I'm not suggesting nobody should get any travel vaccinations, but I think it really varies for each individual and one should realize that vaccines harm and kill people too ( and many say cause autoimmune diseases later on) so should be taken carefully. I've seen normal children turn into vegetables in families that I loved, after having a vaccination, so have seen it first hand. ( There are safer ways than others to take them and some vaccines are more harmful than others and some batches of particular vaccines are more dangerous than others. Some still have mercury in them like most flu vaccines ). Mixing vaccines tend to make them much more dangerous.

    The best defense against any disease is a good hygiene habits, good immune system, healthy eating and water.

    • Hi Jeanne,

      You're right that it is not our viewpoint being expressed here. You may not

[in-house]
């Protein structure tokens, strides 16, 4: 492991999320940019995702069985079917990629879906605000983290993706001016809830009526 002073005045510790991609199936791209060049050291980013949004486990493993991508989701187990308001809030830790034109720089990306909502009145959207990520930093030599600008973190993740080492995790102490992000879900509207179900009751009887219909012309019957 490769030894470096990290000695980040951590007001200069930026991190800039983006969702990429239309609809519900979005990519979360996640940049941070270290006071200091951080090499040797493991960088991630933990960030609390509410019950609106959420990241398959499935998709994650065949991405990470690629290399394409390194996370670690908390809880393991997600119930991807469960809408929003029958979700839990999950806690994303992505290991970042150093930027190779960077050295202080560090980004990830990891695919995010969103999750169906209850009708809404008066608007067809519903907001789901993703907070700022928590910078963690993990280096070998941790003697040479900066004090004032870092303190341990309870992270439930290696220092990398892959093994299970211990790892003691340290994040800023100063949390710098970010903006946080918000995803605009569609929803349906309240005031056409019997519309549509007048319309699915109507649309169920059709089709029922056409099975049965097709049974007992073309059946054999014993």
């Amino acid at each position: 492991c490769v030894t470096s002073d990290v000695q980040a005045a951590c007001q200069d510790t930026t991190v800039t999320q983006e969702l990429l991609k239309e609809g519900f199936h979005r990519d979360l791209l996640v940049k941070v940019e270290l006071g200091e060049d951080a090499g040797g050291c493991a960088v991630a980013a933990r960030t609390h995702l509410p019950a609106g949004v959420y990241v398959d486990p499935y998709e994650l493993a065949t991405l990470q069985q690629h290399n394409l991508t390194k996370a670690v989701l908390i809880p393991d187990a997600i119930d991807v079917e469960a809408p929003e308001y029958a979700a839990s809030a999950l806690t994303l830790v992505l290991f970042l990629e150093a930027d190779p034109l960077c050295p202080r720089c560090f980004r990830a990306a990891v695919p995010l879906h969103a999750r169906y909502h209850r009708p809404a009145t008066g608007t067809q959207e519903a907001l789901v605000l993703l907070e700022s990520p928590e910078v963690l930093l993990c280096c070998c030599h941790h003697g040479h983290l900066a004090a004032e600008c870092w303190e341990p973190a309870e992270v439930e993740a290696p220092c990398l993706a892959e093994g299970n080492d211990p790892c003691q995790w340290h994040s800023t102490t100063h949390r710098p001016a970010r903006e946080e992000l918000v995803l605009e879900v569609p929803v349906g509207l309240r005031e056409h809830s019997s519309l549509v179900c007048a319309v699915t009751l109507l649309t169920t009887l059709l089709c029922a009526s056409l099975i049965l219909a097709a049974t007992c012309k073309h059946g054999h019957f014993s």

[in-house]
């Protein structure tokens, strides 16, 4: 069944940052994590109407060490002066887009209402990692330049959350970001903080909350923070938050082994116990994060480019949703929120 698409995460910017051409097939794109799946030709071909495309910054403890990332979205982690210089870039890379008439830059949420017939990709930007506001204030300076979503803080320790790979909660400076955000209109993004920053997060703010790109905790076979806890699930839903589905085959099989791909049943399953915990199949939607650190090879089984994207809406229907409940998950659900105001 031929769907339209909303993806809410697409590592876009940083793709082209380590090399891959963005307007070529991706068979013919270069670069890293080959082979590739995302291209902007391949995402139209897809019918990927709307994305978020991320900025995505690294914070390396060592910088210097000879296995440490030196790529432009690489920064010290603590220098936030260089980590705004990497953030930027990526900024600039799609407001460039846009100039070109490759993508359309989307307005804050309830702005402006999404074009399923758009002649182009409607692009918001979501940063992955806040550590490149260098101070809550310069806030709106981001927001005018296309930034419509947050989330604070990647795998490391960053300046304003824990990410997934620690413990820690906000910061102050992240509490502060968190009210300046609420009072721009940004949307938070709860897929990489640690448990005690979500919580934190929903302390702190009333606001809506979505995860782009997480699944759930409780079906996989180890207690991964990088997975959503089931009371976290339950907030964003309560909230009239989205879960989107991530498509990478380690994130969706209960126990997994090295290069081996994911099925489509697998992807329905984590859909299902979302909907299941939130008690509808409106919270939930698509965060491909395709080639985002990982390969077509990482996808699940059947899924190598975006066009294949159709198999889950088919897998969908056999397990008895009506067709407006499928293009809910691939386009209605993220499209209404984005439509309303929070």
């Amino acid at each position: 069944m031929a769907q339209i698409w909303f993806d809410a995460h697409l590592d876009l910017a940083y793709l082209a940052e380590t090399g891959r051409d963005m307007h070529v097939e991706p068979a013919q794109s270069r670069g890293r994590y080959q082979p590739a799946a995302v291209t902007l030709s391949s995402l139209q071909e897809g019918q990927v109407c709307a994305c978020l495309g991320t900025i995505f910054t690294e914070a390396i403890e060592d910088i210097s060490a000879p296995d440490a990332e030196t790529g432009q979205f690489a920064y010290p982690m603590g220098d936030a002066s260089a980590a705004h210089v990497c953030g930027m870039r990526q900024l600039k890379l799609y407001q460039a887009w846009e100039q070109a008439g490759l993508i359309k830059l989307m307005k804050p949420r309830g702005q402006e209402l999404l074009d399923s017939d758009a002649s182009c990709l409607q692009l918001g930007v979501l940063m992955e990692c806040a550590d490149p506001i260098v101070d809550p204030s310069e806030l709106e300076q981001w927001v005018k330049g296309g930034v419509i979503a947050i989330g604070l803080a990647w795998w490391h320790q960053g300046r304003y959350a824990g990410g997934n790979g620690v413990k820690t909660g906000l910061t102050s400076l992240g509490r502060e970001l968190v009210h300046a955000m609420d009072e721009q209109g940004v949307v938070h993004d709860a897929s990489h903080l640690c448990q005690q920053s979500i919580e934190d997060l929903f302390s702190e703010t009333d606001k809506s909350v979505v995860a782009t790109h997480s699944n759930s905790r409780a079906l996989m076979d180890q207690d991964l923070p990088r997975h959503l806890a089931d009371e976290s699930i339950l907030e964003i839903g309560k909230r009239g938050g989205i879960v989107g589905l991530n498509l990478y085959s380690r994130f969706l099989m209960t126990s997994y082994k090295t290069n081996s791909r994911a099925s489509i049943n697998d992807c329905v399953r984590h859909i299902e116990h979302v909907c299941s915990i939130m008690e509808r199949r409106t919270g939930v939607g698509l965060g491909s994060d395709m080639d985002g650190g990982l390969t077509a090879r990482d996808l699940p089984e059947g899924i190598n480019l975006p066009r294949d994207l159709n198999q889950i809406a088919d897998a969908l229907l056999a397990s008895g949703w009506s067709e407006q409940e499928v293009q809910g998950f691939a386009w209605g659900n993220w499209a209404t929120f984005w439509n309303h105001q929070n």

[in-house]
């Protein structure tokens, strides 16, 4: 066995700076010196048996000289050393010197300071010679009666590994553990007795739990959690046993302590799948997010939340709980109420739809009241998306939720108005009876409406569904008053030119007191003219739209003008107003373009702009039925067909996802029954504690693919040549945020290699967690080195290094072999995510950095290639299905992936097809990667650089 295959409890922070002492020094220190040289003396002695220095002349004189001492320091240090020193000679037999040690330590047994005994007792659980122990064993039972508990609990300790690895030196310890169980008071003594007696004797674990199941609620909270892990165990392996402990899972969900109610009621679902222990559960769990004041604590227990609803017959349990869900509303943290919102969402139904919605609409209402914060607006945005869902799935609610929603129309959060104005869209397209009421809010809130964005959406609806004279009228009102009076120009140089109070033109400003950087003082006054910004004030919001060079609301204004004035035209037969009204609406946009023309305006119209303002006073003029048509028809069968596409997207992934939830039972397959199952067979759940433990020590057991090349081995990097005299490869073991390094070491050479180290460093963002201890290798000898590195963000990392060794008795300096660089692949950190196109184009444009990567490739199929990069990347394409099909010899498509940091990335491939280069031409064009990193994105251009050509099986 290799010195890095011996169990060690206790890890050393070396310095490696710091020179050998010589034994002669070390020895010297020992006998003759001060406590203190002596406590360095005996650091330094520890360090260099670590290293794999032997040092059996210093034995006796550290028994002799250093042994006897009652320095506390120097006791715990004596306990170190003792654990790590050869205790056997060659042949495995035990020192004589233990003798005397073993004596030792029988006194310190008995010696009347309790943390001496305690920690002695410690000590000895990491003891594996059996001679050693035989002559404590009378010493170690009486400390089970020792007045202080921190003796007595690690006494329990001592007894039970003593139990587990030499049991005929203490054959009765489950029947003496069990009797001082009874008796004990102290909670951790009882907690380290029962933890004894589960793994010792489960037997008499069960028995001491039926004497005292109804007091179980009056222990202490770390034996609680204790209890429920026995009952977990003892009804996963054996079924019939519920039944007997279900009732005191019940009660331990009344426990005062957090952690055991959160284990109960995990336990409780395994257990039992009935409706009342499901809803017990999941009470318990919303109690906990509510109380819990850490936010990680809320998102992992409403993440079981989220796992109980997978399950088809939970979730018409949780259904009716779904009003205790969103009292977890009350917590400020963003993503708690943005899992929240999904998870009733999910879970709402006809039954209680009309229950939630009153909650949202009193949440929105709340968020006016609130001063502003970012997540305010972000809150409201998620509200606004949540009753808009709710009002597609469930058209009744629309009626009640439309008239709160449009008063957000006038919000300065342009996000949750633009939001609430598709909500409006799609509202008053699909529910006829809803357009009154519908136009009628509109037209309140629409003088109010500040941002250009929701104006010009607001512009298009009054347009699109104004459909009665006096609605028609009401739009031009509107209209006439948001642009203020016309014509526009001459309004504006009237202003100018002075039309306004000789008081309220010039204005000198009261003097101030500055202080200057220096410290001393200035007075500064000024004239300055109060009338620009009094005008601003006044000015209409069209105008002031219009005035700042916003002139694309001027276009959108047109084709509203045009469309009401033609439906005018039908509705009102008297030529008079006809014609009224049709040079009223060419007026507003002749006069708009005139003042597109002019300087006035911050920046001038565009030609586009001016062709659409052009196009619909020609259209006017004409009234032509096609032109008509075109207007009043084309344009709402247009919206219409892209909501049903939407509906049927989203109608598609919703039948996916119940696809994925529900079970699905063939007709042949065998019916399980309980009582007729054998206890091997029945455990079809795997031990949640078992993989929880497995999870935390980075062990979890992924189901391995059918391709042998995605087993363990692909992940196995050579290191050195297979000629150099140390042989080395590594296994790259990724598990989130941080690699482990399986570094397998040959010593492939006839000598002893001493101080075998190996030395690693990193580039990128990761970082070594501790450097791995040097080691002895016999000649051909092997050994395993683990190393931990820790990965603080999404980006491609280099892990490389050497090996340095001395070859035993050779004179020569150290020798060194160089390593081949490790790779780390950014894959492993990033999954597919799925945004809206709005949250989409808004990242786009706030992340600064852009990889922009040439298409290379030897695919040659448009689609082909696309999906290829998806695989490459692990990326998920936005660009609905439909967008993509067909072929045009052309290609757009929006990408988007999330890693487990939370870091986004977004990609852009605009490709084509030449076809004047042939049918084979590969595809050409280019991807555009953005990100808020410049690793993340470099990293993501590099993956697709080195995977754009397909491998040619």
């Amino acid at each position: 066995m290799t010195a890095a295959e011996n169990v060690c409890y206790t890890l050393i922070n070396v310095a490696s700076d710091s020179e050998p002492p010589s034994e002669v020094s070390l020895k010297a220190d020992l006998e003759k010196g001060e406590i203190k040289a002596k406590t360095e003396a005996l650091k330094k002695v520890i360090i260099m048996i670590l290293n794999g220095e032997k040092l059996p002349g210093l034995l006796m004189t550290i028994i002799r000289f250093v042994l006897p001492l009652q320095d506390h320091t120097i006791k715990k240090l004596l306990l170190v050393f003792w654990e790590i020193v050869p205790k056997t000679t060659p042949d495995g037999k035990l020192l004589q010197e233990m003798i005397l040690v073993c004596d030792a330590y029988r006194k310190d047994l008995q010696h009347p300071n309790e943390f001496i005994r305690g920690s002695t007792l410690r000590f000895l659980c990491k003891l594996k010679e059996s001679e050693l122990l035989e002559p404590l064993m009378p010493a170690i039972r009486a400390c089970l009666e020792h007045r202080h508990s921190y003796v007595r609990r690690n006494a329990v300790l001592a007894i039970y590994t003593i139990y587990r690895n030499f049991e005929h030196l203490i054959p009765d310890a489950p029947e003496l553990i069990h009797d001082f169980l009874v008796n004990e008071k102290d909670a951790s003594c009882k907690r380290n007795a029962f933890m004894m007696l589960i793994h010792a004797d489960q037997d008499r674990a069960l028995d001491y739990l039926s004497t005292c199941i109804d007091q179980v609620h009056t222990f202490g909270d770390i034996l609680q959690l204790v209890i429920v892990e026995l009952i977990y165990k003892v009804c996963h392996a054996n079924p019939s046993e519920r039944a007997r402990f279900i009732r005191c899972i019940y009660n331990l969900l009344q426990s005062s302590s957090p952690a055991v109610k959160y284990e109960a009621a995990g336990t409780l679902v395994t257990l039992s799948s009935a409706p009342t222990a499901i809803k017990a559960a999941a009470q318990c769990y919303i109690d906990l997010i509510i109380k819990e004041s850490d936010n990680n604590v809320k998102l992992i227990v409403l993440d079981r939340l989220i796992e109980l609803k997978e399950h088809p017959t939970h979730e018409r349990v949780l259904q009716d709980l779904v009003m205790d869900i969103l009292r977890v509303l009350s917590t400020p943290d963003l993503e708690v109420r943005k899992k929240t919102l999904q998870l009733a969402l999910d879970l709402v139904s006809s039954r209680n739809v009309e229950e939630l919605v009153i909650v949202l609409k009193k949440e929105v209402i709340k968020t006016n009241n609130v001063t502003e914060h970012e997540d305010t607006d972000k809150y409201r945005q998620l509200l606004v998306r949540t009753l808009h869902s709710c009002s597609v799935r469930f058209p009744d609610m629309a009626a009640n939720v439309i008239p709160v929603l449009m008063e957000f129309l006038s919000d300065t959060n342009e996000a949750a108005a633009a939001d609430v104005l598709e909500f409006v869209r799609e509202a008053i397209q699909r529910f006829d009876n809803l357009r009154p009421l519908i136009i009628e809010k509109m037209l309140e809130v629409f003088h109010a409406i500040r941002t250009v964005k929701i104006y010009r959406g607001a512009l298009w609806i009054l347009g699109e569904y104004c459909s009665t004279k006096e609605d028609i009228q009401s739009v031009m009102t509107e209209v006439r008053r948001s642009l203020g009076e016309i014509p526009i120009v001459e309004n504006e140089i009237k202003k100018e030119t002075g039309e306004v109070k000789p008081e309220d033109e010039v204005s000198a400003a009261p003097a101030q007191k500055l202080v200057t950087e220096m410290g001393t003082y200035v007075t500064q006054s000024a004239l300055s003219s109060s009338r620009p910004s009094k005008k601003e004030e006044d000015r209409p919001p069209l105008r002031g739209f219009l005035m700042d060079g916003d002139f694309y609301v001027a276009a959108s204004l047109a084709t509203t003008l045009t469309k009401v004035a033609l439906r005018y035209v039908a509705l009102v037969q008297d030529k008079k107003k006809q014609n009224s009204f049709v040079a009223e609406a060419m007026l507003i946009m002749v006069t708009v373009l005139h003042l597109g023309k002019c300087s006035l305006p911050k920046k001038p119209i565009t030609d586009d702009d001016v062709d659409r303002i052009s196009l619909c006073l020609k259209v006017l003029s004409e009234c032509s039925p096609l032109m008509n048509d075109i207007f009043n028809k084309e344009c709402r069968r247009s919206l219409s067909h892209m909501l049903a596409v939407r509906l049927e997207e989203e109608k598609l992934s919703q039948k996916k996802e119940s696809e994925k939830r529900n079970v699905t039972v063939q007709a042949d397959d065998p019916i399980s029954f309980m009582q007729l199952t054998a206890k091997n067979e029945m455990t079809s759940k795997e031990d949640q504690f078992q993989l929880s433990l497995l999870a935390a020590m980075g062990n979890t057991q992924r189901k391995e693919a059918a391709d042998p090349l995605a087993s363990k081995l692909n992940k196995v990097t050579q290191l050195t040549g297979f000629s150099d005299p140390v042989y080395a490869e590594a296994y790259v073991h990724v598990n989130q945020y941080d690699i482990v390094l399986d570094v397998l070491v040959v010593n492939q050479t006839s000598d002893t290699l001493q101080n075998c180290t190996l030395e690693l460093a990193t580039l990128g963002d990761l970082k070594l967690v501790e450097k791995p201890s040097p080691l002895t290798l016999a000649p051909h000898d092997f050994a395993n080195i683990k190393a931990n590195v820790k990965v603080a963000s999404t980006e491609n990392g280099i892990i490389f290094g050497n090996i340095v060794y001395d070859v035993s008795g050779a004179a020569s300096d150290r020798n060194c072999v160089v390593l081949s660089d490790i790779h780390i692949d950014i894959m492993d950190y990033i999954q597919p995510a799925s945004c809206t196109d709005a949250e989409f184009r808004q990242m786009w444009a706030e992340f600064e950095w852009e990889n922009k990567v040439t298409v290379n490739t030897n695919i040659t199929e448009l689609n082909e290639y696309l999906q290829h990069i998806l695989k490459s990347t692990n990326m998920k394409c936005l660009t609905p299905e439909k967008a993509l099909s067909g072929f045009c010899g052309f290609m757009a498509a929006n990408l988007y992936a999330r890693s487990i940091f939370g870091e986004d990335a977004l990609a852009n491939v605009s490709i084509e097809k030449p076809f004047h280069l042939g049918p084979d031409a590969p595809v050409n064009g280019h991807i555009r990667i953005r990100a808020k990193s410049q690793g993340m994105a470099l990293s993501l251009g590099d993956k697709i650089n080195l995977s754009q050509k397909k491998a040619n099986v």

have noticed that the post is written by Ricardo, my partner at NuNomad with
      the help of an MD. I specifically asked Ricardo to keep the post in first
      person singular because I do differ with some of the views expressed. I
      also mentioned that in my comment about rabies. However, Ricardo did double
      check the rabies facts and we had the guidance of a doctor in writing this
      so I feel fairly confident that it reflects current medical (albeit
      mainstream, western medical) practice.